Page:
There’s something about Ryan Gosling. Some would say it’s the abs. Others would argue it’s his jaw line, which may or may not have been hand-crafted by the Greek god Zeus.
Of course he’s a handsome dude. But you know what? Ryan Gosling is a damn fine actor, too.
This revelation came to me while watching the 2011 thriller "Drive." Gosling plays a soft-spoken guy who is both a mechanic and Hollywood stuntman by day and a getaway driver by night. Despite the intense nature of his line of work, the driver’s personal life is rather subdued.
This is mostly due to how quiet the character is. Gosling hardly speaks – and it’s not just because of the toothpick he constantly carries around in his mouth. The character’s silence is no more evident than in the scenes he shares with his neighbor and love interest, played by Carey Mulligan. In the early going of “Drive,” a number of the scenes seem to simply consist of the two characters sitting around, wordlessly staring at each other. On the surface, it seems like boring acting. However, you soon learn to appreciate the subtleties of Gosling’s character.
Any ol’ actor can buffoon about, playing a role over-the-top with large show of emotion. It takes a certain skill to be able to say more with a half smirk than with a full paragraph of dialogue. To say the character is the strong, silent type is an understatement.
Despite the mundane movie I’ve just described, "Drive" really isn’t that boring. Halfway through, you start to wonder if you’re watching the same film. The seemingly innocent Gosling gets tangled up in a heist-gone-wrong, and he is suddenly forced to take drastic measures to protect the people he loves.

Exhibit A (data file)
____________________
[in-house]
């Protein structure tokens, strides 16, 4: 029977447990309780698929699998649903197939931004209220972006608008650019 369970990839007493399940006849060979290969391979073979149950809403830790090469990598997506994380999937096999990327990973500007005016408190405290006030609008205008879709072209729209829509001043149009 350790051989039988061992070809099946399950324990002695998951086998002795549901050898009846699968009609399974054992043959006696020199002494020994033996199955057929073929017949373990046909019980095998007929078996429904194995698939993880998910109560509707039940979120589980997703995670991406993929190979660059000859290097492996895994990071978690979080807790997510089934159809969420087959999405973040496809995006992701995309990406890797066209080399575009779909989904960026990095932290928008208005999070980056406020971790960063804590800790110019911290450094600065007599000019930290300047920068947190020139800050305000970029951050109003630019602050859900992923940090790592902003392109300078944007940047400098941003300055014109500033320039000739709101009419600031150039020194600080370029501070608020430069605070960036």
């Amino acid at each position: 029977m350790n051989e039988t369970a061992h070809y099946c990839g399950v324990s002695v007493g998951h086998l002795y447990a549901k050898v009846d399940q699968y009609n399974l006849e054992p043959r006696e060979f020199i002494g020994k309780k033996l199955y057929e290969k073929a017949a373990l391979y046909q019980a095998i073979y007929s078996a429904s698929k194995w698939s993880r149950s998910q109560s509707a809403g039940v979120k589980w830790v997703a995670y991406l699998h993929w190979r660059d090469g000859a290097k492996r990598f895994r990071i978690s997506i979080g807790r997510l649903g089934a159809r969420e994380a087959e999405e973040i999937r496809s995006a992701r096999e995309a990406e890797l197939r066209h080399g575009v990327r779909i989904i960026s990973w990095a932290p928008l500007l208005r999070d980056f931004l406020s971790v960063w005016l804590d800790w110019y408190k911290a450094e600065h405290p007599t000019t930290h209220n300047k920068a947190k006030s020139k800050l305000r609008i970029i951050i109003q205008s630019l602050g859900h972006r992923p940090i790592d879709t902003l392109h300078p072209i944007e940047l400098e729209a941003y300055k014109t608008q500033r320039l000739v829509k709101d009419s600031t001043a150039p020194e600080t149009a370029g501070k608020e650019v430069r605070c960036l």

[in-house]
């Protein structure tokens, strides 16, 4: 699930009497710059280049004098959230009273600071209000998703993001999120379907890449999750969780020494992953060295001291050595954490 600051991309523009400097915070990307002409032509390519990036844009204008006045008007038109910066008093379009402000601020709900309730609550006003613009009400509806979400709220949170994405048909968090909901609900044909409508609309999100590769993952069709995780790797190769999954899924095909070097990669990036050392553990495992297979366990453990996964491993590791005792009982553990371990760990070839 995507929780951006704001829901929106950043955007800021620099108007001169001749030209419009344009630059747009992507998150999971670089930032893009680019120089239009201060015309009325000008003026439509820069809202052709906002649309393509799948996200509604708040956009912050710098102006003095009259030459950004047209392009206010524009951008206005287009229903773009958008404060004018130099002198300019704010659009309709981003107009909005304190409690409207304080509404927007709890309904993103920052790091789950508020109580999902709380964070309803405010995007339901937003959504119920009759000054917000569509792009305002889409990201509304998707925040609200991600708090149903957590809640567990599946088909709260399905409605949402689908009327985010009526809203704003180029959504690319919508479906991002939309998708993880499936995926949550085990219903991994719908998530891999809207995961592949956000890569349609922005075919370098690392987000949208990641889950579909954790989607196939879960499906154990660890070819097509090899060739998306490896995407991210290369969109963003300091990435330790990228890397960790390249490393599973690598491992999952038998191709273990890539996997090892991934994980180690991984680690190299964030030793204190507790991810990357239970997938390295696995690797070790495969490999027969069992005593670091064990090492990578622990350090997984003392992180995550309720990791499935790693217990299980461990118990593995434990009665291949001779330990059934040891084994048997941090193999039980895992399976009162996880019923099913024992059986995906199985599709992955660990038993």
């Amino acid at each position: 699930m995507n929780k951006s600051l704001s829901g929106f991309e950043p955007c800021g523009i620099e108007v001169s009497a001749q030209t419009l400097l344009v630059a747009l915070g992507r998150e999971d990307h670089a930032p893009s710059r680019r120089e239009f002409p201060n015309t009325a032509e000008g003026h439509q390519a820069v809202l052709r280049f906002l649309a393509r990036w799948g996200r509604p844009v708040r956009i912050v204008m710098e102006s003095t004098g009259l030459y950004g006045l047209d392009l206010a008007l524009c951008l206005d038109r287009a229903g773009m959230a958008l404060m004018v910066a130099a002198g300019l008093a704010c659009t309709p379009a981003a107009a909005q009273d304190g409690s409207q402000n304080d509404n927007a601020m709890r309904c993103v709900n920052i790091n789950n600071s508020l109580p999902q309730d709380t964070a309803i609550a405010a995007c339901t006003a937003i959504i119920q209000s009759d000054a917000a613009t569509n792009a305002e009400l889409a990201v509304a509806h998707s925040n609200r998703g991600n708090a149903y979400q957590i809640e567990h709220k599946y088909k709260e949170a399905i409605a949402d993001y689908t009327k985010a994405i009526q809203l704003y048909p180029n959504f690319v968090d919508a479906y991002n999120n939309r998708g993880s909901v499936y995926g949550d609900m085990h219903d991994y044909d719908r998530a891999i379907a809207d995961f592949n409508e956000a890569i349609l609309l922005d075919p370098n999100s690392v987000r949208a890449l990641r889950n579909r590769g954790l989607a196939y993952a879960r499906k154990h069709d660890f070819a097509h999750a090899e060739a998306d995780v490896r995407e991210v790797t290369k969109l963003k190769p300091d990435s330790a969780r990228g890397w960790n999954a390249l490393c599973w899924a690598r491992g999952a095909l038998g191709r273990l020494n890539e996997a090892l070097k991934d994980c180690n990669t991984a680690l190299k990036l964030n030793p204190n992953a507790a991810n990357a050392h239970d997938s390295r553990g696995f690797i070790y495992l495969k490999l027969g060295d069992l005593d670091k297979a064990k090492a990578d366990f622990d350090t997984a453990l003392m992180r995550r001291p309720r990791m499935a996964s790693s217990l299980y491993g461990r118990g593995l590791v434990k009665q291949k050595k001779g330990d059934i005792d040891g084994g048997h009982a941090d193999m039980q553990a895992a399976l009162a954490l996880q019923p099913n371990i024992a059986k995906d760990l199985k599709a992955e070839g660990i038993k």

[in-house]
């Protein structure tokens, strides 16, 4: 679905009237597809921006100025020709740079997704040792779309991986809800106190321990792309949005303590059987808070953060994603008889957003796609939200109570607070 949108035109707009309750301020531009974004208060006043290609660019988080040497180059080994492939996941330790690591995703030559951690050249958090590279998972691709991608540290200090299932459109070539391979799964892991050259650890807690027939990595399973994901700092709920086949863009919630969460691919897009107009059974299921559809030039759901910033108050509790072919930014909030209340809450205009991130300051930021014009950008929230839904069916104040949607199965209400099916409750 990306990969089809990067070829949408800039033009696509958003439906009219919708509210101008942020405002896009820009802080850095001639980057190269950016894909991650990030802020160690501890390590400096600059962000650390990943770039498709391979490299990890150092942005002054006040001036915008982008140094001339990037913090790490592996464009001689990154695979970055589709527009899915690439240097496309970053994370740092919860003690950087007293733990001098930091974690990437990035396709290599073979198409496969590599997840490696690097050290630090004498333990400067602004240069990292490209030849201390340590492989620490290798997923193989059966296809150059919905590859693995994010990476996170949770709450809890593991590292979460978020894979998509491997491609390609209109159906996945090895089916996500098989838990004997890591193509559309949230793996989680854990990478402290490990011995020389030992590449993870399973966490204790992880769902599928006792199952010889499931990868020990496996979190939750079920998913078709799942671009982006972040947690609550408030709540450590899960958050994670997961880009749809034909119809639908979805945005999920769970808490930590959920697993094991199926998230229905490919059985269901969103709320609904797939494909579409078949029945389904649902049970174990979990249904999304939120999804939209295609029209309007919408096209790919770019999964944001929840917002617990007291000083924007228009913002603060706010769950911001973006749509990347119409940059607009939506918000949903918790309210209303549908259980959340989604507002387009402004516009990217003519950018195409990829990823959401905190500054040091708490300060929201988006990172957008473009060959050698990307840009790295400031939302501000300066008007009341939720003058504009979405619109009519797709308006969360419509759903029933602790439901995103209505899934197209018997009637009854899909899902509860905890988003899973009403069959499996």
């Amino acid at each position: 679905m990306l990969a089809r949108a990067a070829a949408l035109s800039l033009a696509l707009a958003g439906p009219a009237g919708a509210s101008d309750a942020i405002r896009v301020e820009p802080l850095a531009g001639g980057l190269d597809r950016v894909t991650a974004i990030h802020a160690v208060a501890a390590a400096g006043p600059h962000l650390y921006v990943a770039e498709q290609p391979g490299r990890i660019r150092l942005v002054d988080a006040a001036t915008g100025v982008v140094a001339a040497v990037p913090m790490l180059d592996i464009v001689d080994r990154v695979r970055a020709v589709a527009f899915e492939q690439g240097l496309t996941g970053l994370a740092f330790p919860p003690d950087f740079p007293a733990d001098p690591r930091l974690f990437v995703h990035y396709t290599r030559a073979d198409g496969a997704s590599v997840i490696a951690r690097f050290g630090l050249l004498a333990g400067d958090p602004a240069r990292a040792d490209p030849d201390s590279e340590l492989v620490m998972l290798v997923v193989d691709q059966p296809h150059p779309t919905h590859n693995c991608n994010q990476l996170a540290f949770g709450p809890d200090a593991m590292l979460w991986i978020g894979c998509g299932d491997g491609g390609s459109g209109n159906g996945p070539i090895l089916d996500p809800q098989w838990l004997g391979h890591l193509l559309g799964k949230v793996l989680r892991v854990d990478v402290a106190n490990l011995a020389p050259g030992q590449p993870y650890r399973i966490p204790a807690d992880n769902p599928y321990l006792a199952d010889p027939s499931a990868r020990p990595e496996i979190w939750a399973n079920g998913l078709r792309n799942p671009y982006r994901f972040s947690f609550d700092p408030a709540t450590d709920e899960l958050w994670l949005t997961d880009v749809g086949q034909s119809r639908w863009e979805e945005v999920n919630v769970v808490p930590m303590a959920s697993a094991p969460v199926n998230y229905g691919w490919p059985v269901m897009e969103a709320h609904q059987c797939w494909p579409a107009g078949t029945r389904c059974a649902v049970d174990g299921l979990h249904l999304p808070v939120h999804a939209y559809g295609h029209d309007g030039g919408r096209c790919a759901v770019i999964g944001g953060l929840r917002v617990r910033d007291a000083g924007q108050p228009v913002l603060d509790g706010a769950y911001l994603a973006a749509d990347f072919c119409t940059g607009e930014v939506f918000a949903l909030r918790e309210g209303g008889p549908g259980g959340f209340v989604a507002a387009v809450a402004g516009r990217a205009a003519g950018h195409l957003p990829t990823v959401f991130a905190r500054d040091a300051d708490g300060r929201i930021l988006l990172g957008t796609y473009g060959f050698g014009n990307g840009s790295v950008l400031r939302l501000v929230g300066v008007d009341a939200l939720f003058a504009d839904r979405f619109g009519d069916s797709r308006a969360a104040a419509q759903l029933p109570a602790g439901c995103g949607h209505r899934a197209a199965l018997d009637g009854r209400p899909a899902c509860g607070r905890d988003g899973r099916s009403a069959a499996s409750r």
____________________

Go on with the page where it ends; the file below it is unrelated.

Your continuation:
Those drastic measures include some truly brutal acts of violence. All the pent up emotions he seemed to be suppressing come pouring out in the excessive ways he takes out his enemies – the most gruesome of which is a scene that involves Gosling stomping a skull in an elevator. It’s definitely not your typical Ryan Gosling. The film is cold, calculated and highly stylized.
While certain parts of "Drive" are downright hard to watch, it is a beautifully made movie that at times evokes a sort of complex painting. Thoughtful cinematography and a perfectly scored soundtrack help make the film feel like a piece of art. It’s style on style on style. These elements make the grisly violence we see somehow less harsh.
If you seek a more lighthearted Ryan Gosling, I would direct you to one of his comedic efforts, like "Crazy, Stupid, Love." Or even the goofy song-and-dance cornerback he plays in "Remember the Titans."
One thing’s for sure: this isn’t "The Notebook." "Drive" is a rough story depicted in a realistic way. It is both eerie and inspiring. Ryan Gosling might play an outright badass in the movie. But rest assured – a hunk he remains.blog comments powered by Disqus